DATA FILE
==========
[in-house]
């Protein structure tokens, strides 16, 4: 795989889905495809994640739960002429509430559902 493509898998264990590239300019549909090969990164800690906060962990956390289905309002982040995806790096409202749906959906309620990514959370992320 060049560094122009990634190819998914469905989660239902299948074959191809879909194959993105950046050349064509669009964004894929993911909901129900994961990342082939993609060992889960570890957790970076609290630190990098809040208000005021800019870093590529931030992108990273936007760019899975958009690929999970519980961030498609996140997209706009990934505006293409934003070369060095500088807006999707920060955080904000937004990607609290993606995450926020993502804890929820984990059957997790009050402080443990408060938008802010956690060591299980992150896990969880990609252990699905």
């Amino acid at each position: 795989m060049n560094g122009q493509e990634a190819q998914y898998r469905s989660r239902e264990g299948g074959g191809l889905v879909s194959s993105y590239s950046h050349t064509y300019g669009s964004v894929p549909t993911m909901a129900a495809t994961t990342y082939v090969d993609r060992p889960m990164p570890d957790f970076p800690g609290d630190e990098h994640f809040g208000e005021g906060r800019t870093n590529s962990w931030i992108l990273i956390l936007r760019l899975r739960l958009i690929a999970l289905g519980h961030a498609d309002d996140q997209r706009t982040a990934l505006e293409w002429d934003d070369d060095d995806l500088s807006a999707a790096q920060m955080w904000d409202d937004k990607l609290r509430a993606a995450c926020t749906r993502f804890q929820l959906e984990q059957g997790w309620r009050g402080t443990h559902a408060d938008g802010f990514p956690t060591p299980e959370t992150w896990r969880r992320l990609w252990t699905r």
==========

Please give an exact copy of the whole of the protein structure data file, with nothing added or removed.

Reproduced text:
[in-house]
């Protein structure tokens, strides 16, 4: 795989889905495809994640739960002429509430559902 493509898998264990590239300019549909090969990164800690906060962990956390289905309002982040995806790096409202749906959906309620990514959370992320 060049560094122009990634190819998914469905989660239902299948074959191809879909194959993105950046050349064509669009964004894929993911909901129900994961990342082939993609060992889960570890957790970076609290630190990098809040208000005021800019870093590529931030992108990273936007760019899975958009690929999970519980961030498609996140997209706009990934505006293409934003070369060095500088807006999707920060955080904000937004990607609290993606995450926020993502804890929820984990059957997790009050402080443990408060938008802010956690060591299980992150896990969880990609252990699905």
């Amino acid at each position: 795989m060049n560094g122009q493509e990634a190819q998914y898998r469905s989660r239902e264990g299948g074959g191809l889905v879909s194959s993105y590239s950046h050349t064509y300019g669009s964004v894929p549909t993911m909901a129900a495809t994961t990342y082939v090969d993609r060992p889960m990164p570890d957790f970076p800690g609290d630190e990098h994640f809040g208000e005021g906060r800019t870093n590529s962990w931030i992108l990273i956390l936007r760019l899975r739960l958009i690929a999970l289905g519980h961030a498609d309002d996140q997209r706009t982040a990934l505006e293409w002429d934003d070369d060095d995806l500088s807006a999707a790096q920060m955080w904000d409202d937004k990607l609290r509430a993606a995450c926020t749906r993502f804890q929820l959906e984990q059957g997790w309620r009050g402080t443990h559902a408060d938008g802010f990514p956690t060591p299980e959370t992150w896990r969880r992320l990609w252990t699905r």